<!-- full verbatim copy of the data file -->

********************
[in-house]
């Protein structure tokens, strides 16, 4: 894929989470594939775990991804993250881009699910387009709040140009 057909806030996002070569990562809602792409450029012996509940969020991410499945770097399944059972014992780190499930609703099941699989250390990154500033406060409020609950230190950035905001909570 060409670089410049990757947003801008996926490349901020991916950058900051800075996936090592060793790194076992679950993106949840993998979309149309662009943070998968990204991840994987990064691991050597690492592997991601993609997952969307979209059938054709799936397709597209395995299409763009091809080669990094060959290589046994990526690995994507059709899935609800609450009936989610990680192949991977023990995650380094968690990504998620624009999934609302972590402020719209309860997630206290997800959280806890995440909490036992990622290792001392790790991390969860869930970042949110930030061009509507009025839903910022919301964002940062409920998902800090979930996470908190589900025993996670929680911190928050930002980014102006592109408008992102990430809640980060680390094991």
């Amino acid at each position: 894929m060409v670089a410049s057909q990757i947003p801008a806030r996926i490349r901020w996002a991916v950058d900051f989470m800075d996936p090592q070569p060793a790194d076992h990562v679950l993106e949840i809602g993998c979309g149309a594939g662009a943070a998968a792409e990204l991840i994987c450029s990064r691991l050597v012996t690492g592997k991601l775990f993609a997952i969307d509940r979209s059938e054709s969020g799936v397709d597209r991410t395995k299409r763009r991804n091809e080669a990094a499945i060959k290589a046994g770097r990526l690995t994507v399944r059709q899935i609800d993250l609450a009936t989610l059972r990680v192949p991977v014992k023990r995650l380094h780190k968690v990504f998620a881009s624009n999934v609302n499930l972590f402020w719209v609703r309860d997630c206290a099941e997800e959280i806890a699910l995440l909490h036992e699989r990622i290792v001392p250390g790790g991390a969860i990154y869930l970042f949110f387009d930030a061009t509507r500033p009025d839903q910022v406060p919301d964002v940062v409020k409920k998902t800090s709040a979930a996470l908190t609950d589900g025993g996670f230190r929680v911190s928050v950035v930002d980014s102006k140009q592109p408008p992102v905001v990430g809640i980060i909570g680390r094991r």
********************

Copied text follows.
[in-house]
């Protein structure tokens, strides 16, 4: 894929989470594939775990991804993250881009699910387009709040140009 057909806030996002070569990562809602792409450029012996509940969020991410499945770097399944059972014992780190499930609703099941699989250390990154500033406060409020609950230190950035905001909570 060409670089410049990757947003801008996926490349901020991916950058900051800075996936090592060793790194076992679950993106949840993998979309149309662009943070998968990204991840994987990064691991050597690492592997991601993609997952969307979209059938054709799936397709597209395995299409763009091809080669990094060959290589046994990526690995994507059709899935609800609450009936989610990680192949991977023990995650380094968690990504998620624009999934609302972590402020719209309860997630206290997800959280806890995440909490036992990622290792001392790790991390969860869930970042949110930030061009509507009025839903910022919301964002940062409920998902800090979930996470908190589900025993996670929680911190928050930002980014102006592109408008992102990430809640980060680390094991």
């Amino acid at each position: 894929m060409v670089a410049s057909q990757i947003p801008a806030r996926i490349r901020w996002a991916v950058d900051f989470m800075d996936p090592q070569p060793a790194d076992h990562v679950l993106e949840i809602g993998c979309g149309a594939g662009a943070a998968a792409e990204l991840i994987c450029s990064r691991l050597v012996t690492g592997k991601l775990f993609a997952i969307d509940r979209s059938e054709s969020g799936v397709d597209r991410t395995k299409r763009r991804n091809e080669a990094a499945i060959k290589a046994g770097r990526l690995t994507v399944r059709q899935i609800d993250l609450a009936t989610l059972r990680v192949p991977v014992k023990r995650l380094h780190k968690v990504f998620a881009s624009n999934v609302n499930l972590f402020w719209v609703r309860d997630c206290a099941e997800e959280i806890a699910l995440l909490h036992e699989r990622i290792v001392p250390g790790g991390a969860i990154y869930l970042f949110f387009d930030a061009t509507r500033p009025d839903q910022v406060p919301d964002v940062v409020k409920k998902t800090s709040a979930a996470l908190t609950d589900g025993g996670f230190r929680v911190s928050v950035v930002d980014s102006k140009q592109p408008p992102v905001v990430g809640i980060i909570g680390r094991r």